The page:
Cybercriminals have graduated from buying digital certificates to stealing them.

A few weeks ago we learned that cybercriminals believed to be a part of the infamous Lazarus Group had created a legitimate seeming company to acquire a valid digital certificate for the AppleJeus malware. That certificate allowed the malware to pass through a system unnoticed because it contained the correct certificate.

But now Kaspersky Lab’s Global Research and Analysis Team (GReAT) has discovered a form of malware that simply stole the certificate it needed.

“The Trojan discovered by Kaspersky Lab experts infected a target computer via a driver built by the threat actors. This allowed the attackers to execute all common tasks such as command execution, downloading and uploading files, and to intercept network traffic,” says the GReAT team.

The firm says that the Trojan appears to have stolen a digital certificate from a security related software developer based in China.

It gets worse though.

The actor behind this Trojan is believed to be LuckyMouse and, according to GReAT, the Trojan is simply a collection of publicly available code.

“Another noteworthy feature of the driver is that despite Luckymouse’s ability to create its own malicious software, the software used in the attack appeared to be a combination of publicly available code samples from the public repositories and custom malware,” says the research team.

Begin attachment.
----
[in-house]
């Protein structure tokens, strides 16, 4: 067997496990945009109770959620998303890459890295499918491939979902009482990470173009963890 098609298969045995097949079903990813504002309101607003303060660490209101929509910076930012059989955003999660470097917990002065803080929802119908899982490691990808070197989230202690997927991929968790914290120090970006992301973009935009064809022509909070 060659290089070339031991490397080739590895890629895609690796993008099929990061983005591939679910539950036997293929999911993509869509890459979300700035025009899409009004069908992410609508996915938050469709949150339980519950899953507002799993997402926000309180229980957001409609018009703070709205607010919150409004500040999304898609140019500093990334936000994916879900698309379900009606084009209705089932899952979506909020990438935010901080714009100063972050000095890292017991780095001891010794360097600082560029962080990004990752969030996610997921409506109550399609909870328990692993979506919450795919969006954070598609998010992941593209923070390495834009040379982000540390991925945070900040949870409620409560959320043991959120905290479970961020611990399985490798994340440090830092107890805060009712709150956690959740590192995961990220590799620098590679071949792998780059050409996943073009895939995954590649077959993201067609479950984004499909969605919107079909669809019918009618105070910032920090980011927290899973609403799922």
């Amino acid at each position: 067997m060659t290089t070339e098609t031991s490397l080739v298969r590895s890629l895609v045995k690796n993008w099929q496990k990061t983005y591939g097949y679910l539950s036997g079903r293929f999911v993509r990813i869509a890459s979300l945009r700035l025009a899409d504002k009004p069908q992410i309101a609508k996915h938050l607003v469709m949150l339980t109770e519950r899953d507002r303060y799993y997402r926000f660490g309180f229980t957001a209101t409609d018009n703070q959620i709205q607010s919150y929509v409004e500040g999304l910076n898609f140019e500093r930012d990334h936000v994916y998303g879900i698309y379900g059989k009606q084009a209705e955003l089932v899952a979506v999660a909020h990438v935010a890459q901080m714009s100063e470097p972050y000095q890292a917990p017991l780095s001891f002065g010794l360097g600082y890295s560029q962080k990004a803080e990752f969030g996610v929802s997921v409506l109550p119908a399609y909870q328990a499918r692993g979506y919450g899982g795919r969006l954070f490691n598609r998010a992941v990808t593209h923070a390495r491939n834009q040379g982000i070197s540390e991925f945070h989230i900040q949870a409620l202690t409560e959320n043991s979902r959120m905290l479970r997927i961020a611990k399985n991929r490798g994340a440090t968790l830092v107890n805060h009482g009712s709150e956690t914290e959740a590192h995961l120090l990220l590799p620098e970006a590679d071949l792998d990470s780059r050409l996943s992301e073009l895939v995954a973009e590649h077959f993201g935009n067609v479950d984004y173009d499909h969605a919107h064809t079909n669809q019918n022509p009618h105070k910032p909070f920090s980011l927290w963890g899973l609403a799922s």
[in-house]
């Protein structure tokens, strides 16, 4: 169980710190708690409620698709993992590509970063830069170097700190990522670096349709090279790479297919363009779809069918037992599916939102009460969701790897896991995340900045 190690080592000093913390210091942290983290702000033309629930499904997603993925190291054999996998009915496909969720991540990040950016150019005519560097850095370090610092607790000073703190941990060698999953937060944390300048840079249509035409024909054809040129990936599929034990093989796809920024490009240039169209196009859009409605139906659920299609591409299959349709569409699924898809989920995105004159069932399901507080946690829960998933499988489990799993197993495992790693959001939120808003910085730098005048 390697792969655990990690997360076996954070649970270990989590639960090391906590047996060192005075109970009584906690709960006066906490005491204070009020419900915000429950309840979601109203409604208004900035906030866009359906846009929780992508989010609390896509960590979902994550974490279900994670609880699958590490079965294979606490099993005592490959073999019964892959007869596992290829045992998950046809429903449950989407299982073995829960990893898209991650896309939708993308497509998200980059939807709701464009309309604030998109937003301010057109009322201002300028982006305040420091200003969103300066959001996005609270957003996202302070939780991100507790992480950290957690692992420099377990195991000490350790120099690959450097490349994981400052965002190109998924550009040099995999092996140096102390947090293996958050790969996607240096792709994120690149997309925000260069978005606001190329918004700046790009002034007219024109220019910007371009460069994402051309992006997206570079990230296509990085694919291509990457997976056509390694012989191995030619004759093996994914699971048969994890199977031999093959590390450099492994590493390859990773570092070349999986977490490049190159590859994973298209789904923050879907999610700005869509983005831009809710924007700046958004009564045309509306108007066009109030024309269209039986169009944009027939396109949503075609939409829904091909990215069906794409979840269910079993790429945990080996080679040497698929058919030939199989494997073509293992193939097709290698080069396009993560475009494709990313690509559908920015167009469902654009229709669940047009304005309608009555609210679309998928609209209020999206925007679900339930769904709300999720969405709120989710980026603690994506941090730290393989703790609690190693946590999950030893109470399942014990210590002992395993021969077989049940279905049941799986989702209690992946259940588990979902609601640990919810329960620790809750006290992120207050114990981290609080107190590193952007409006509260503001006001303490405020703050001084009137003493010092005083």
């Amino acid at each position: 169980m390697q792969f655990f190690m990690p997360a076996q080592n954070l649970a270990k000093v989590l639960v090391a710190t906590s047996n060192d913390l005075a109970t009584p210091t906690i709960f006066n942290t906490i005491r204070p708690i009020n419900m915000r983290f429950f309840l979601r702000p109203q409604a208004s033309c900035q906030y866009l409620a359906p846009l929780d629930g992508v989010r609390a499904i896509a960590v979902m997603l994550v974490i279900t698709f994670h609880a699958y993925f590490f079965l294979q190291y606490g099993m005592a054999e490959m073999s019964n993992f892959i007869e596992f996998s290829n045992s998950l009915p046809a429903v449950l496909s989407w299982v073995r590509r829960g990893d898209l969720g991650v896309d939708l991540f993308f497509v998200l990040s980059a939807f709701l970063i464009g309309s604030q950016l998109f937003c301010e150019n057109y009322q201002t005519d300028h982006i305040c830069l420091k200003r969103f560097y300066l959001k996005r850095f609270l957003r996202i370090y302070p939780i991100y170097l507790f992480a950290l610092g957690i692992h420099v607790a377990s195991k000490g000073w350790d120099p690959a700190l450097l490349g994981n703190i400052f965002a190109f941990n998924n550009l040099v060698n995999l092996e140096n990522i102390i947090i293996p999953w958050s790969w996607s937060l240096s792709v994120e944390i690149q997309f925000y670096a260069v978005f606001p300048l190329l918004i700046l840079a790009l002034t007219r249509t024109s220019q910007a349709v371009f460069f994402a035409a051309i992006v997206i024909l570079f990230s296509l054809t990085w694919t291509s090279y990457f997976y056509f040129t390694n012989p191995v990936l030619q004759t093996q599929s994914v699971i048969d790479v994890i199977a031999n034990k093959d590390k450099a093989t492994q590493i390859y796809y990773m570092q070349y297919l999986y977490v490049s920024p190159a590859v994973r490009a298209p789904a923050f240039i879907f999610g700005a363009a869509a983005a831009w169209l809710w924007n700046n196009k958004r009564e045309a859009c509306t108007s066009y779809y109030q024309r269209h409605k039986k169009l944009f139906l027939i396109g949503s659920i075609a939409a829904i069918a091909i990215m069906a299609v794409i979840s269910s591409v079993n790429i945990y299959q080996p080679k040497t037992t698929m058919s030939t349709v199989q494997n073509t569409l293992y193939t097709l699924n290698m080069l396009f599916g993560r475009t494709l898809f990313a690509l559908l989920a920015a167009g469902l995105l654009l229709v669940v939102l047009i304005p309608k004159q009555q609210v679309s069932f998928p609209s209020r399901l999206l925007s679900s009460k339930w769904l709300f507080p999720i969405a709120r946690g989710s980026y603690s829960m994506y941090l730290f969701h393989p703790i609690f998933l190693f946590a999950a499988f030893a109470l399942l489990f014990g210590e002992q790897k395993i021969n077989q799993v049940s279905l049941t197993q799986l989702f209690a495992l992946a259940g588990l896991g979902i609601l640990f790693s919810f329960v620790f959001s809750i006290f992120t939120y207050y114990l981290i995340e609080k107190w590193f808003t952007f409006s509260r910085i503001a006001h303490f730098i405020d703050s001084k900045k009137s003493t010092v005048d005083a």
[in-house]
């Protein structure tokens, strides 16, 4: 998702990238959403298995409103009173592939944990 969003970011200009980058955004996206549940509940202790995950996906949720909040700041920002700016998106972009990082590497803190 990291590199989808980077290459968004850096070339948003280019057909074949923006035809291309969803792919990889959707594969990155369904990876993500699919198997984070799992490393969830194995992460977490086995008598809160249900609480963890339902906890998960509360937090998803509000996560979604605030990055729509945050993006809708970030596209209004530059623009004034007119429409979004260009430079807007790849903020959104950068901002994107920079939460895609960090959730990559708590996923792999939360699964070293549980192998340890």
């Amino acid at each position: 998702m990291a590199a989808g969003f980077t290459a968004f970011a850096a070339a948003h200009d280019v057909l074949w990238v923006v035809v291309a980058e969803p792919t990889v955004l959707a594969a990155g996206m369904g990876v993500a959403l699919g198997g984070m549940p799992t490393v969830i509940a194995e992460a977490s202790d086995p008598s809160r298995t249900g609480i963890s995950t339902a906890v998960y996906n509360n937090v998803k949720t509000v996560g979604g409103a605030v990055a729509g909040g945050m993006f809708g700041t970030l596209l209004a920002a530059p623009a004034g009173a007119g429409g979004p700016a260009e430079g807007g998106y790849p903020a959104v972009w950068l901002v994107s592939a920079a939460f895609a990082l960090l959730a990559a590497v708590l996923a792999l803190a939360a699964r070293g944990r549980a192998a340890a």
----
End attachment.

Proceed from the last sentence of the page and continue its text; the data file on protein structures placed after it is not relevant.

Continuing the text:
While this does make attributing the Trojan to one specific actor difficult, GReAT is confident that LuckMouse is behind the malware as the code contacts a command and control server previously known as LuckyMouse C2.

While the threat appears to have targeted Asian government entities, GReAT advises companies take the following actions to protect against threats such as this.

  • Do not automatically trust the code running on your systems. Digital certificates do not guarantee the absence of backdoors.
  • Use a robust security solution, equipped with malicious-behaviour detection technologies that enable even previously unknown threats to be caught.
  • Subscribe your organisation’s security team to a high quality threat intelligence reporting service in order to get early access to information on the most recent developments in the tactics, techniques and procedures of sophisticated threat actors.


[Source – Kaspersky Lab] [Image – CC 0 Pixabay]